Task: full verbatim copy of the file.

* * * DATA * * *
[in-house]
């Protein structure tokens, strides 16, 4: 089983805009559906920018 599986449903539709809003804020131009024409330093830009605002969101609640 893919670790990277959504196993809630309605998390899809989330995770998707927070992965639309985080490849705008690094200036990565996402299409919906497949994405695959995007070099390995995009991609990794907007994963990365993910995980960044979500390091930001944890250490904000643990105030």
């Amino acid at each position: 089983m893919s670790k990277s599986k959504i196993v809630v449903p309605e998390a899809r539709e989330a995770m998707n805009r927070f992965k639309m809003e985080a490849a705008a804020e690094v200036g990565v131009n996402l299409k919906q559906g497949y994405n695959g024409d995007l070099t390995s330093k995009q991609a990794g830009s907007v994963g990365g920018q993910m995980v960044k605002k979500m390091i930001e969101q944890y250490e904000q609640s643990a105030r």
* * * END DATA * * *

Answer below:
[in-house]
């Protein structure tokens, strides 16, 4: 089983805009559906920018 599986449903539709809003804020131009024409330093830009605002969101609640 893919670790990277959504196993809630309605998390899809989330995770998707927070992965639309985080490849705008690094200036990565996402299409919906497949994405695959995007070099390995995009991609990794907007994963990365993910995980960044979500390091930001944890250490904000643990105030």
């Amino acid at each position: 089983m893919s670790k990277s599986k959504i196993v809630v449903p309605e998390a899809r539709e989330a995770m998707n805009r927070f992965k639309m809003e985080a490849a705008a804020e690094v200036g990565v131009n996402l299409k919906q559906g497949y994405n695959g024409d995007l070099t390995s330093k995009q991609a990794g830009s907007v994963g990365g920018q993910m995980v960044k605002k979500m390091i930001e969101q944890y250490e904000q609640s643990a105030r």